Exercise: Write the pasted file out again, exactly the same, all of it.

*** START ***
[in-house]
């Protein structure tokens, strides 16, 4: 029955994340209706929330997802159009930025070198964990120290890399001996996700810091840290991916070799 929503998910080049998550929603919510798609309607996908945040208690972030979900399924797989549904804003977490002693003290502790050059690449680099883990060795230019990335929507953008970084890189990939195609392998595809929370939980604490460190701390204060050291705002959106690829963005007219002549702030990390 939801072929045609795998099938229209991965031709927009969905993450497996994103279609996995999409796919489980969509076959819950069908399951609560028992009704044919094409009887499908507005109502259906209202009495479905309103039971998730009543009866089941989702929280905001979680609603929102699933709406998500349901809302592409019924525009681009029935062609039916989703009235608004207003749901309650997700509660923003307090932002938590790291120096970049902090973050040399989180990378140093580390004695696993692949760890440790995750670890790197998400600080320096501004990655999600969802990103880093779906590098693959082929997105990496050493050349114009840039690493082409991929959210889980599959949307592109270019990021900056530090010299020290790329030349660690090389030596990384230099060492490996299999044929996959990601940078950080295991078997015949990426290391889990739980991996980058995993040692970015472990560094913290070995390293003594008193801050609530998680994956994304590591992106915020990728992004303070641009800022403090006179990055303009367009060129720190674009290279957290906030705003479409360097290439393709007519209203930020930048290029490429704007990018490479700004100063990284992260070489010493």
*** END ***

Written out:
[in-house]
């Protein structure tokens, strides 16, 4: 029955994340209706929330997802159009930025070198964990120290890399001996996700810091840290991916070799 929503998910080049998550929603919510798609309607996908945040208690972030979900399924797989549904804003977490002693003290502790050059690449680099883990060795230019990335929507953008970084890189990939195609392998595809929370939980604490460190701390204060050291705002959106690829963005007219002549702030990390 939801072929045609795998099938229209991965031709927009969905993450497996994103279609996995999409796919489980969509076959819950069908399951609560028992009704044919094409009887499908507005109502259906209202009495479905309103039971998730009543009866089941989702929280905001979680609603929102699933709406998500349901809302592409019924525009681009029935062609039916989703009235608004207003749901309650997700509660923003307090932002938590790291120096970049902090973050040399989180990378140093580390004695696993692949760890440790995750670890790197998400600080320096501004990655999600969802990103880093779906590098693959082929997105990496050493050349114009840039690493082409991929959210889980599959949307592109270019990021900056530090010299020290790329030349660690090389030596990384230099060492490996299999044929996959990601940078950080295991078997015949990426290391889990739980991996980058995993040692970015472990560094913290070995390293003594008193801050609530998680994956994304590591992106915020990728992004303070641009800022403090006179990055303009367009060129720190674009290279957290906030705003479409360097290439393709007519209203930020930048290029490429704007990018490479700004100063990284992260070489010493």